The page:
by Dr. Boyce Watkins
Ask yourself this question: Would your rather see more kids memorize lyrics to a hip-hop song or learn how to count to ten in Spanish? Would you prefer that they spent their free time watching BET or learning the capitals to every state in the nation?
Anala Beevers is only four years old, but she is amazing. She learned the alphabet when she was four months old, according to her parents and has an IQ score of 145, which is entirely off the charts. Anala was invited to join Mensa, a group restricted solely to those with IQs in the top two percent of all human beings on earth. But Anala even jumped that bar with flying colors by being in the top one percent.
Anala knows the location of all states in the US and also knows the names of all state capitals. She keeps a map of the country everywhere she goes, implying that she doesn’t just have a high IQ, her parents put that IQ to work on productive endeavors.
Sabrina Beevers, Anala’s mother, told Yahoo News that the little girl is constantly correcting the grammar of other family members.
It appears that this child is going to go to high places. Most studies show that the manner by which you invest in your children when they are young determines their potential into adulthood. So, when you think about what you’re doing with your kids on a daily basis, you must ask: Are you raising the next Barack Obama or the next Lil Wayne? Both of these men are geniuses, but their genius is applied in very different ways.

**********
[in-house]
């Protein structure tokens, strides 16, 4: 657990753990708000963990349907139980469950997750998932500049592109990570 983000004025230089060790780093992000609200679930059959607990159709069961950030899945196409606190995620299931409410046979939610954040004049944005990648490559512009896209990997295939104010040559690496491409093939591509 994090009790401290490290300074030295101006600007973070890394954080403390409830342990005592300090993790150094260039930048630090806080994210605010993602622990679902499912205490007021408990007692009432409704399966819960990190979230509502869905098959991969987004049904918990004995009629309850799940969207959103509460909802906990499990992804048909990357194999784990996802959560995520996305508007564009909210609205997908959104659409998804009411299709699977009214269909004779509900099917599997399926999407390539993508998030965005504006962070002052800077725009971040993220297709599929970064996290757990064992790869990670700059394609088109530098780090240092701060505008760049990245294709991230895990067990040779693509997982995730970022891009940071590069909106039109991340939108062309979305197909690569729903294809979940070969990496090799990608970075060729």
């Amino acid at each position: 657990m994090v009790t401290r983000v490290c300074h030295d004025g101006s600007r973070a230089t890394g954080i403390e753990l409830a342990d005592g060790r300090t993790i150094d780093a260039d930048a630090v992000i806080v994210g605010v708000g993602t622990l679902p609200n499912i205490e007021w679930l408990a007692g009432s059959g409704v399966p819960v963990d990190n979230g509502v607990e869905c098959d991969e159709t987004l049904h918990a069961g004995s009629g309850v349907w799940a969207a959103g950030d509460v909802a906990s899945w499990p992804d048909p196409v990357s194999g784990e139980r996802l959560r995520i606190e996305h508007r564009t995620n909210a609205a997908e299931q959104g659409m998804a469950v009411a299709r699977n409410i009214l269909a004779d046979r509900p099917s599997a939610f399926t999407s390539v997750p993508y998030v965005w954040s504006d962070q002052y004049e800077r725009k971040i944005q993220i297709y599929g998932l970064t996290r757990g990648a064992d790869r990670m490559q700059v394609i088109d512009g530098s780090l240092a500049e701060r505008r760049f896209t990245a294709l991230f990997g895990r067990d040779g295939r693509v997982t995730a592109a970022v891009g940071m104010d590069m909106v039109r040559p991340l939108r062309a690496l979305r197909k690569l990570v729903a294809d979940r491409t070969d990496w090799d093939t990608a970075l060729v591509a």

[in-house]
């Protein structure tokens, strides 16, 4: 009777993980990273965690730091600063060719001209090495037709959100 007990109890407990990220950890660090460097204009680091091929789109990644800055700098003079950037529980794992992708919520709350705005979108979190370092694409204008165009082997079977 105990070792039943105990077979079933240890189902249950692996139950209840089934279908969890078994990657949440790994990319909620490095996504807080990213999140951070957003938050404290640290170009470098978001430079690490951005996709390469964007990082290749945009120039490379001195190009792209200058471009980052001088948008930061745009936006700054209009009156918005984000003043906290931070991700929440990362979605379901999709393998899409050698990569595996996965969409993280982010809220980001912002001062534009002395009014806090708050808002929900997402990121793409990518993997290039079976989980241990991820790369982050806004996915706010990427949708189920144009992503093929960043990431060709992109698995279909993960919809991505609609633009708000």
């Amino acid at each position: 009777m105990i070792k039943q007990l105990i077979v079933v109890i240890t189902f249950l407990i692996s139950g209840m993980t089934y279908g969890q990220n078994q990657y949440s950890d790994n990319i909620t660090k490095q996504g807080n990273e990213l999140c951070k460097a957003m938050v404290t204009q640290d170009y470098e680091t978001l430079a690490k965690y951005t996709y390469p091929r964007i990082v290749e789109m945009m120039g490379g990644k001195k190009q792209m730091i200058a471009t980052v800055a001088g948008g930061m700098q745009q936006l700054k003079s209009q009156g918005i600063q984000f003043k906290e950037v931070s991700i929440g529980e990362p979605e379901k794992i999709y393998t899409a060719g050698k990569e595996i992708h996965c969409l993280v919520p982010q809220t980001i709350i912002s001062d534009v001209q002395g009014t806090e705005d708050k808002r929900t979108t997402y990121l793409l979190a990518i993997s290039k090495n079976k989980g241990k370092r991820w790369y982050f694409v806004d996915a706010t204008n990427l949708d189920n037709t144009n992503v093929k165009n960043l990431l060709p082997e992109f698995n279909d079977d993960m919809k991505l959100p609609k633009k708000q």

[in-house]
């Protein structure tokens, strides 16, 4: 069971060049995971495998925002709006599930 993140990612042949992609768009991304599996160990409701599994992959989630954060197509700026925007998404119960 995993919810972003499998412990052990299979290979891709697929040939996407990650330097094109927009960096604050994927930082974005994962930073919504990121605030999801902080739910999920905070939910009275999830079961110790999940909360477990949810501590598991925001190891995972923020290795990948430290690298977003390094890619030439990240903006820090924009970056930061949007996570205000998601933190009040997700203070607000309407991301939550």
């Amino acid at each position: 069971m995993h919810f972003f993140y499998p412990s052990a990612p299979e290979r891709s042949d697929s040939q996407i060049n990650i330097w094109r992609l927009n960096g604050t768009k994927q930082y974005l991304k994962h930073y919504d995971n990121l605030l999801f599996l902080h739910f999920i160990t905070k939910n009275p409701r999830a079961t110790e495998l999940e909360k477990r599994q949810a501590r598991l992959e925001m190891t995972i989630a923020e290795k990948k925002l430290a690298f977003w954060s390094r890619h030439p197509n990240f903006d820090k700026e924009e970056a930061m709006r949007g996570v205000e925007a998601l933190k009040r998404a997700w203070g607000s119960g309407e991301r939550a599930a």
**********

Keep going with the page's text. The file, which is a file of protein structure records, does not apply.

Financial Juneteenth lessons from this story:
1) Our children are our greatest investment. They can be turned into either assets or liabilities, depending on how you utilize that power.
2) Potential means nothing if you don’t develop it. If your child has a gift, invest in that gift and encourage them to push it to the limit. Also, try to use this as a chance to help them learn to stick with things, this will carry over into adulthood.
3) If your child does have a gift, you should also give them the gift of humility and conscientiousness. Another young genius, Dr. Martin Luther King Jr., also showed potential at an early age. His father, being the great man that he was (every bit as great as his son), not only developed his genius by challenging him, he also gave him principles and values which led him to use that genius for the betterment of all mankind. It’s not enough to make your child into a successful person. It’s even more important to make them into a GOOD person.
Dr. Boyce Watkins is a Finance PhD, Financial contributor to Jet Magazine, and author of the book, “Everything you ever wanted to know about college”. To have Dr. Boyce commentary delivered to your email, please click here.